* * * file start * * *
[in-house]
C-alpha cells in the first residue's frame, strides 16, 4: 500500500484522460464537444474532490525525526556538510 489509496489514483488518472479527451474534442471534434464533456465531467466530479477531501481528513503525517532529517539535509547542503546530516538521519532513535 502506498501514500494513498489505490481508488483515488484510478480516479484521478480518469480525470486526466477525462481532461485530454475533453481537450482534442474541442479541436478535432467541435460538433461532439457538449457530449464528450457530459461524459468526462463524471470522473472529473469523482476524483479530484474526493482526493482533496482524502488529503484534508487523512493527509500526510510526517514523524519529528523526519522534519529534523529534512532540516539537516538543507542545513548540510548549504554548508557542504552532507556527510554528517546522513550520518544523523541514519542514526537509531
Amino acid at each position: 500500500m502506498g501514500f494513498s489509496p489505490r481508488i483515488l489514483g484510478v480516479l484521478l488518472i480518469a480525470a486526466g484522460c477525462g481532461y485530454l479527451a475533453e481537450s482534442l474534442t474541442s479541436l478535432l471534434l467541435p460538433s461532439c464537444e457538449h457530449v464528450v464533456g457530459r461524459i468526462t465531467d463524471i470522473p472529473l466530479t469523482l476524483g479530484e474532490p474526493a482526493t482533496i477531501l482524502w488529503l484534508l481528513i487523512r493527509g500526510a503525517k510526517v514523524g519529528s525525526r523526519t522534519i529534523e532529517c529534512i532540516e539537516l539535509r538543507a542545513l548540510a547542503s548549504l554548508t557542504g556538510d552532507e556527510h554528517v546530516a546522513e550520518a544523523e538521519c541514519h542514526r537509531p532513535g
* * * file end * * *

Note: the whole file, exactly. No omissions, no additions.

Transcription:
[in-house]
C-alpha cells in the first residue's frame, strides 16, 4: 500500500484522460464537444474532490525525526556538510 489509496489514483488518472479527451474534442471534434464533456465531467466530479477531501481528513503525517532529517539535509547542503546530516538521519532513535 502506498501514500494513498489505490481508488483515488484510478480516479484521478480518469480525470486526466477525462481532461485530454475533453481537450482534442474541442479541436478535432467541435460538433461532439457538449457530449464528450457530459461524459468526462463524471470522473472529473469523482476524483479530484474526493482526493482533496482524502488529503484534508487523512493527509500526510510526517514523524519529528523526519522534519529534523529534512532540516539537516538543507542545513548540510548549504554548508557542504552532507556527510554528517546522513550520518544523523541514519542514526537509531
Amino acid at each position: 500500500m502506498g501514500f494513498s489509496p489505490r481508488i483515488l489514483g484510478v480516479l484521478l488518472i480518469a480525470a486526466g484522460c477525462g481532461y485530454l479527451a475533453e481537450s482534442l474534442t474541442s479541436l478535432l471534434l467541435p460538433s461532439c464537444e457538449h457530449v464528450v464533456g457530459r461524459i468526462t465531467d463524471i470522473p472529473l466530479t469523482l476524483g479530484e474532490p474526493a482526493t482533496i477531501l482524502w488529503l484534508l481528513i487523512r493527509g500526510a503525517k510526517v514523524g519529528s525525526r523526519t522534519i529534523e532529517c529534512i532540516e539537516l539535509r538543507a542545513l548540510a547542503s548549504l554548508t557542504g556538510d552532507e556527510h554528517v546530516a546522513e550520518a544523523e538521519c541514519h542514526r537509531p532513535g